52:                 stream.Write(buffer, 0, buffer.Length);
  53:             }
  55:             using (WebResponse response = request.GetResponse())
  56:             {
  57:                 string content = new StreamReader(response.GetResponseStream()).ReadToEnd();
  59:                 reader = XmlReader.Create(new StringReader(content));
  61:                 var nsmgr = new XmlNamespaceManager(reader.NameTable);
  62:                 nsmgr.AddNamespace("dav", DavNamespace);
  63:                 nsmgr.AddNamespace("e", ProptagNamespace);
  65:                 var doc = new XPathDocument(reader);
  66:                 long result = 0;
  68:                 foreach (XPathNavigator element in doc.CreateNavigator().Select("//dav:response[dav:propstat/dav:status = 'HTTP/1.1 200 OK']", nsmgr))
  69:                 {
  70:                     var size = element.SelectSingleNode("dav:propstat/dav:prop/e:x0e080014", nsmgr).ValueAsLong;
  71:                     string folderUrl = element.SelectSingleNode("dav:href", nsmgr).Value;
  73:                     Console.WriteLine("Folder size of {0}: {1:0.00} MB", folderUrl, (double)size / 1048576);
  75:                     result += size;
  76:                     bool hasSubs = element.SelectSingleNode("dav:propstat/dav:prop/dav:hassubs", nsmgr).ValueAsBoolean;
  78:                     if (hasSubs)
  79:                     {    
  80:                         result += GetMailboxSize(folderUrl, credentials);
  81:                     }
  82:                 }
  84:                 return result;
  85:             }
  86:         }
  88:         private static void Main()
  89:         {
  90:             long size = GetMailboxSize("http://w2k3srv.contoso.local/exchange/administrator/", new NetworkCredential("administrator", "password"));
  92:             Console.Out.WriteLine("Mailboxsize = {0:0.00} MB",(double) size/1048576);
  94:             Console.Out.WriteLine("Finished");
  95:             Console.ReadLine();
  96:         }
  97:     }
  98: }

Posted by Henning Krause on Wednesday, June 11, 2008 7:19 PM, last modified on Wednesday, June 11, 2008 7:20 PM
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Exchange Developer Roadmap - WebDAV and StoreEvents gone

Microsoft just released a post about the technologies being removed from the next version of Exchange. I'm ok with WebDAV being removed, given that EWS will be extended to support access to hidden messages and providing strong-typed access to mailbox settings. I can also live with the fact that CdoEx and ExOleDB will be remove. But store events are another thing.

Sure, they are not really easy to implement and the whole access using ADO is a terrible mess. CdoEx makes it not exactly better as there is no support for tasks.

The proposed replacement for store event sinks are transport agents and EWS notification. While transport agents are fine when dealing with email messages, they are useless with respect to appointments, contacts and tasks. This leaves the EWS notifications as the sole option here. Why is this bad?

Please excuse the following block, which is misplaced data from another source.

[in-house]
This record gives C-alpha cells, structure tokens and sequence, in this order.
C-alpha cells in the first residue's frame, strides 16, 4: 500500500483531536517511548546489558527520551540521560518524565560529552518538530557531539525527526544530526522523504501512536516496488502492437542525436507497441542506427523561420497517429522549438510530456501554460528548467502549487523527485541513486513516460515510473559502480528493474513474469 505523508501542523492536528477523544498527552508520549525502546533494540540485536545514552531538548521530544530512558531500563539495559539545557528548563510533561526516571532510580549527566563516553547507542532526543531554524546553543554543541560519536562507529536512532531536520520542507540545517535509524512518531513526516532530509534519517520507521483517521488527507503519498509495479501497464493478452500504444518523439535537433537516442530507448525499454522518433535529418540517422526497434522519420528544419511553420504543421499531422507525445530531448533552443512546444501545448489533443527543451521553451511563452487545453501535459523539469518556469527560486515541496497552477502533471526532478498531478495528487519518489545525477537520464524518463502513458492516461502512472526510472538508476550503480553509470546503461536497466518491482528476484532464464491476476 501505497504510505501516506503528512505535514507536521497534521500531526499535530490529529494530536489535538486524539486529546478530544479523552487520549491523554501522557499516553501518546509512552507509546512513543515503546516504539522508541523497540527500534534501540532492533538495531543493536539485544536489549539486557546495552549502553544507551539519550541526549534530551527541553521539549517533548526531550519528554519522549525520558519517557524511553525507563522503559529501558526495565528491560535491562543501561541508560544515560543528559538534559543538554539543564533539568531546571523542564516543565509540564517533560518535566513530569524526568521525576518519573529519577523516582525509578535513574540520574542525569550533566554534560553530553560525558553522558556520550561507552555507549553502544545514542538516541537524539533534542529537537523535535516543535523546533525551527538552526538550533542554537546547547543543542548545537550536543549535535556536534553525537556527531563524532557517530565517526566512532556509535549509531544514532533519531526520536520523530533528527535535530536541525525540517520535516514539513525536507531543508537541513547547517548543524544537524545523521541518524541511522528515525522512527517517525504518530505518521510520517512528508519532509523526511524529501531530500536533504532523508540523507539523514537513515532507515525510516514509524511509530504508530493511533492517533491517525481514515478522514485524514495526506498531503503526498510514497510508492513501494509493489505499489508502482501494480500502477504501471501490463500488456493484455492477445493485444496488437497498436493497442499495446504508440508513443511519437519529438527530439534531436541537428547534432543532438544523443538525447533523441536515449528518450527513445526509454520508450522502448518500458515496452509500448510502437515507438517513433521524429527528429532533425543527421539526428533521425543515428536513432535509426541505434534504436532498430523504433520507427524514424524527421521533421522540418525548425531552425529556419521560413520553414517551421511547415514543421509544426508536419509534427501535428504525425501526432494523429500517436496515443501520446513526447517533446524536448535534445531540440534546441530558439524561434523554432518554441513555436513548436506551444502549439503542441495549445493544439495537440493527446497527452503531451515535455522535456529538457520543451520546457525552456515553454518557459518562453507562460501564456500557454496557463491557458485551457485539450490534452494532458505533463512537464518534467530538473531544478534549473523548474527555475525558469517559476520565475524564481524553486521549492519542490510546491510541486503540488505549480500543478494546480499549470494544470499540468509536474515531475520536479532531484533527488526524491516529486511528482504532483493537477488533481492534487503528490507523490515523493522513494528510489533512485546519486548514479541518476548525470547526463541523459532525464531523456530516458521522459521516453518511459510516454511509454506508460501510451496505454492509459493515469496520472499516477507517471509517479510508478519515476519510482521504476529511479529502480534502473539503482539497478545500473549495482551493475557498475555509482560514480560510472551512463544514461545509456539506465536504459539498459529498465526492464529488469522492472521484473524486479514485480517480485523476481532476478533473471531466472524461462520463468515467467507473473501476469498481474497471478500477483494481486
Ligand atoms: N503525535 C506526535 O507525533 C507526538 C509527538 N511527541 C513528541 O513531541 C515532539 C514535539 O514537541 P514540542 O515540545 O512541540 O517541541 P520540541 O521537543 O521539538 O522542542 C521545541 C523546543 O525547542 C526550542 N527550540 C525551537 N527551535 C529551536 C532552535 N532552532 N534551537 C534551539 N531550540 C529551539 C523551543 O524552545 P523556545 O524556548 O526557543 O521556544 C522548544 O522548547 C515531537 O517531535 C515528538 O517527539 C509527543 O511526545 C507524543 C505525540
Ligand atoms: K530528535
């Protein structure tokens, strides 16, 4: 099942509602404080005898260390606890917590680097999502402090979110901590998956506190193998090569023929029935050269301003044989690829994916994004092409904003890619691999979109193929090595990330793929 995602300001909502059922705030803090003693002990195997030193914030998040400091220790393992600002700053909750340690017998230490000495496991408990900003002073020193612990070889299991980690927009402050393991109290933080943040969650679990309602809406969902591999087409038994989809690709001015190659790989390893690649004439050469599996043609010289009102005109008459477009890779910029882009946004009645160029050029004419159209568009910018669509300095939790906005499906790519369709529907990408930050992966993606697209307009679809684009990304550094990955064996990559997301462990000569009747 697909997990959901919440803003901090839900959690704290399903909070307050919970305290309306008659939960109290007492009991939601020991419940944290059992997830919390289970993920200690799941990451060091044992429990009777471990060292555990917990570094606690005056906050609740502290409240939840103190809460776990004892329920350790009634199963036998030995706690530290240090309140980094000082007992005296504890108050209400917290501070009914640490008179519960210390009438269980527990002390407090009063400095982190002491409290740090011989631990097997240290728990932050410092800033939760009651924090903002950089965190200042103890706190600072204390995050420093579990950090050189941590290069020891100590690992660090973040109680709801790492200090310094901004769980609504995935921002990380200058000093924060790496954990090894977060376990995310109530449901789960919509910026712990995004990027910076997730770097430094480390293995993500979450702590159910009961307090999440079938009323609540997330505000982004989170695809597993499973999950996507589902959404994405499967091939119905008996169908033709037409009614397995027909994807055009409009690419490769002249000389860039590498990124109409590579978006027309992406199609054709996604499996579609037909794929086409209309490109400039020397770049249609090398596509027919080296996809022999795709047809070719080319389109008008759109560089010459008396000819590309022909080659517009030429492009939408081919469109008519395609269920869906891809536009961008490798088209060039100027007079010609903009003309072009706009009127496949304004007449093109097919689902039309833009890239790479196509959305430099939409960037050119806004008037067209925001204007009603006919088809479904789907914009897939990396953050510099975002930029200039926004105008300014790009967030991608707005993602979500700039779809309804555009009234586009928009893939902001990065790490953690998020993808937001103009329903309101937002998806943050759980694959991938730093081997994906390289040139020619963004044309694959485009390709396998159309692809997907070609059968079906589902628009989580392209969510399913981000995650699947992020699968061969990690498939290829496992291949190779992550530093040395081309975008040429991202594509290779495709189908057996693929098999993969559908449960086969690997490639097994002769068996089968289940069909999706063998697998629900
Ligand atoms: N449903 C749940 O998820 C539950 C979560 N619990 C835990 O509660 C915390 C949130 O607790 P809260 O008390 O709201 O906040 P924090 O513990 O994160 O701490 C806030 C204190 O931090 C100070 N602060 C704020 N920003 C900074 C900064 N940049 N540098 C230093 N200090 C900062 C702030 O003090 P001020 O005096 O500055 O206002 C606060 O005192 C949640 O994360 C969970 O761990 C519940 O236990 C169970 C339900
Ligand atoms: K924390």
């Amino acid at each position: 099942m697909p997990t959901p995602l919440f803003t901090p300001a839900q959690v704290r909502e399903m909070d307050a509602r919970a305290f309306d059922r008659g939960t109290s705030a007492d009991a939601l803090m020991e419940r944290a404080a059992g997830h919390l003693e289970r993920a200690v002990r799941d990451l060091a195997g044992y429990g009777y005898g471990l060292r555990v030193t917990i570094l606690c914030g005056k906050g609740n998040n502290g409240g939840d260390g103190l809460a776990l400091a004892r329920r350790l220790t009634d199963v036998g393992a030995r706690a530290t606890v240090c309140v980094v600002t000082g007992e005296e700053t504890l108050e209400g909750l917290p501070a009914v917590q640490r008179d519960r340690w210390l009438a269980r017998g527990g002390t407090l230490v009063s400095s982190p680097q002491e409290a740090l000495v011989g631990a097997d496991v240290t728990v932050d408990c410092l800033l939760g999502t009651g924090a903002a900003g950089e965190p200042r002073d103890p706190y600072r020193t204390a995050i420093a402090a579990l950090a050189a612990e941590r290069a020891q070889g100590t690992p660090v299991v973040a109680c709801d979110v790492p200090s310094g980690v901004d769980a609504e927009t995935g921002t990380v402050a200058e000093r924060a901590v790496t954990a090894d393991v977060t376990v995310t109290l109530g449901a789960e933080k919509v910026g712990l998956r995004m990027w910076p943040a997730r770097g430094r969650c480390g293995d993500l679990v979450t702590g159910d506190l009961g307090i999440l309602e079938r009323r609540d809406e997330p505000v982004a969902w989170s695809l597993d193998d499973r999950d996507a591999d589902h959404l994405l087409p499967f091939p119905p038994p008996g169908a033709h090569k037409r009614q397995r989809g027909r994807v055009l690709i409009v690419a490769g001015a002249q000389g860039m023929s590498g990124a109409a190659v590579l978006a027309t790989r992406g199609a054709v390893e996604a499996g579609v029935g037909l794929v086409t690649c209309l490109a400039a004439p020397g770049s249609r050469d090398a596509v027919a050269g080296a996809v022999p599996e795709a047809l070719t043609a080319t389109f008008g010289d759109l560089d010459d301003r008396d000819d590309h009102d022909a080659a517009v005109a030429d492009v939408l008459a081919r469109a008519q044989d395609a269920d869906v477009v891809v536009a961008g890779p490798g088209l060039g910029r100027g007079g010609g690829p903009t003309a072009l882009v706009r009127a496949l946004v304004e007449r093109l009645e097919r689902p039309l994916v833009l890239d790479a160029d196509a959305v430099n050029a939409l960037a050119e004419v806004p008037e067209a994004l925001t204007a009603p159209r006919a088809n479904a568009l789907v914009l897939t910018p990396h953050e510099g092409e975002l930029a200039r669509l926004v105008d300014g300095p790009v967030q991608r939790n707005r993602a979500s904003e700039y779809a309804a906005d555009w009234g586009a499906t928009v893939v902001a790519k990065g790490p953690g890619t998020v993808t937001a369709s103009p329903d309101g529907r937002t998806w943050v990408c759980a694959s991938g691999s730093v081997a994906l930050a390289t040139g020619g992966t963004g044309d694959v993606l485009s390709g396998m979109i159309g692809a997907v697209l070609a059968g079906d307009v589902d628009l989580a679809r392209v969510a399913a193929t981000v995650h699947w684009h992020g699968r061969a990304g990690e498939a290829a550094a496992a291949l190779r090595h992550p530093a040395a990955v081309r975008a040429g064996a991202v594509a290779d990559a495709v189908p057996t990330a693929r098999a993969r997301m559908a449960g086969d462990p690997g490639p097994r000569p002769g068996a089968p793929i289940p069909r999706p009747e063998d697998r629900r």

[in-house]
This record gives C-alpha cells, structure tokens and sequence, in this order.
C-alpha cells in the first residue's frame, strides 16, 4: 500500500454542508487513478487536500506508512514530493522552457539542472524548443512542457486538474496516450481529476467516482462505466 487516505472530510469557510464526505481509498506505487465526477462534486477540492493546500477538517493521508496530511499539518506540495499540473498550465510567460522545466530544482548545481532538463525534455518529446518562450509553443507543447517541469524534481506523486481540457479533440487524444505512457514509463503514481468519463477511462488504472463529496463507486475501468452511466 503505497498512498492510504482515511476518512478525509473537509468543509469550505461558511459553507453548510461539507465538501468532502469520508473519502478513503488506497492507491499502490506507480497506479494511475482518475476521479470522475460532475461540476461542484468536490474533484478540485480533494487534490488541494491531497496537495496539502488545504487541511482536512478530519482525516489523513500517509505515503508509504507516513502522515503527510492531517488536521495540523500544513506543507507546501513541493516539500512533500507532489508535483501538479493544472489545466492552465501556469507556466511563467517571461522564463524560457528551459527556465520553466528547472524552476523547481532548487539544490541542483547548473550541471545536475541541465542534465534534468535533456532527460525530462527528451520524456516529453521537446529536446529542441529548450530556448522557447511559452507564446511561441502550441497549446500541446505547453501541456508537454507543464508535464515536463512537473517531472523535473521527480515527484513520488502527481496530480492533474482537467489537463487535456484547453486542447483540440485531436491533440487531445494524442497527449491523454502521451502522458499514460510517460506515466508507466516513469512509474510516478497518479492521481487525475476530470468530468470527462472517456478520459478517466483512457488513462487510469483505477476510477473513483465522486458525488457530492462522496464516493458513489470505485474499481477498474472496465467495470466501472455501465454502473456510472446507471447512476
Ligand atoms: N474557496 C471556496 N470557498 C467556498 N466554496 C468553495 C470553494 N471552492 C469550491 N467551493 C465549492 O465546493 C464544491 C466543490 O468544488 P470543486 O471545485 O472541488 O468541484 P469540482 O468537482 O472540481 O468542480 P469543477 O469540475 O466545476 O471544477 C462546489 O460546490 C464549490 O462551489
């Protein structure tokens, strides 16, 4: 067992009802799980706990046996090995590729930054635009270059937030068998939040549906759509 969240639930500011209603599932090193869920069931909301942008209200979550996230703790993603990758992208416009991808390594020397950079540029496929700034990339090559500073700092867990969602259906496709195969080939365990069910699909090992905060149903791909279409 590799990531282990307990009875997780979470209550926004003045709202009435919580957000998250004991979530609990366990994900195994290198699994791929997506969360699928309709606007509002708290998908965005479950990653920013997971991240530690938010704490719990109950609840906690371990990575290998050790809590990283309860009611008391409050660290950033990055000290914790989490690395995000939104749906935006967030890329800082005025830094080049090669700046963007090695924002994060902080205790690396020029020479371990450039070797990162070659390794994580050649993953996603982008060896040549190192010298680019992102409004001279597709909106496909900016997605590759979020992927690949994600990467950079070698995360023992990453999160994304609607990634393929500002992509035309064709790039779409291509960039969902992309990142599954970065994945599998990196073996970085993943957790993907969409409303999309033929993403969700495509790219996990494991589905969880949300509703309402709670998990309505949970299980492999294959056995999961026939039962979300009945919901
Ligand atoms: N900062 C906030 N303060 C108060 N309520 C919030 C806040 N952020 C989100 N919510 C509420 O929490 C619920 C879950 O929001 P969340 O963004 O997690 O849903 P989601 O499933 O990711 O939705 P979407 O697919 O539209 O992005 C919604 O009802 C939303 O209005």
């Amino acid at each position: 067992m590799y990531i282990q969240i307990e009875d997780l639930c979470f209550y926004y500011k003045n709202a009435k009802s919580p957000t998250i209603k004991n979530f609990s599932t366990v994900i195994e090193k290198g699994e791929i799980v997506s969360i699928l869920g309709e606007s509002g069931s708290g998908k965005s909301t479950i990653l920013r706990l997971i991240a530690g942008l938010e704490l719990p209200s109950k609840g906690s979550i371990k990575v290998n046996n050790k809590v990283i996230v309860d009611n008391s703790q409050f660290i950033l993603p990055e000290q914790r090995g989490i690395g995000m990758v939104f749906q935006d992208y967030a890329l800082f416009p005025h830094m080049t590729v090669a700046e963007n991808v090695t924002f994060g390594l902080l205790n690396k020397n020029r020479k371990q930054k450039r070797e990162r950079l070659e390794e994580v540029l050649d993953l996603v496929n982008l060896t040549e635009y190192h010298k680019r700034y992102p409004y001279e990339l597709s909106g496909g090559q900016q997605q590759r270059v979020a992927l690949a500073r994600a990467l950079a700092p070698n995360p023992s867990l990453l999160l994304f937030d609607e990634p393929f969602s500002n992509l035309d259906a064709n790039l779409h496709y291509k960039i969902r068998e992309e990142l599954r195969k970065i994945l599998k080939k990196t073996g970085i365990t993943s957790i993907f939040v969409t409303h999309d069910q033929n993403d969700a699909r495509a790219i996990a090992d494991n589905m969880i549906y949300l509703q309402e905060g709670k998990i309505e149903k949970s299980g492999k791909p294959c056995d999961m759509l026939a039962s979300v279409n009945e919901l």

• Synchronous execution (access to old data as well): Synchronous event sinks (OnSyncSave, OnSyncDelete) provide direct access to the item being modified (the record is directly available). And during the Begin phase, the event sink can even open the old record and execute actions based on how fields where changed. This feature will be lost completely with EWS notifications.
  • Register once, even for new users (storewide eventsinks): Store wide event sinks are registered once on a store and it will be triggered for every mailbox in the store - even new users. EWS notifications must be registered for each mailbox and the application receiving the mails is required to monitor Exchange for new mailboxes.
  • Access to all properties, even during deletion of an object: With a synchronous OnSyncDelete event sink, all properties of an item can be examined before it gets deleted. With notifications I merely get a notification that and item with a specific ItemId has been deleted. The client application is responsible to track the deleted item - whether is was soft-deleted or moved to the recycle bin. The properties can then be accessed from there. But if the item was hard-deleted (in case of the dumpster being disabled on public folders, for example), one is out of luck. The real problem is this: The ItemId is based on the email address of the mailbox owner as well as the MAPI EntryId of the item (see Exchange 2007 SP1 Item ids). Both, the mailbox address as well as the MAPI entry id are not guaranteed to be stable (Since Exchange 2003 SP2, Exchange recreates meeting items under certain circumstances: CDOEX Calendaring Differences Between Exchange 2003 and Exchange 2003 SP2). This has the effect that the ItemId is not suitable as a long term identifier which should be stored in a database. In scenarios where Exchange data is being replicated to a relational databases, this can become a problem.
  • Order of execution: Synchronous event sinks are called in the order the items were changed. With asynchronous notifications, this cannot be guaranteed.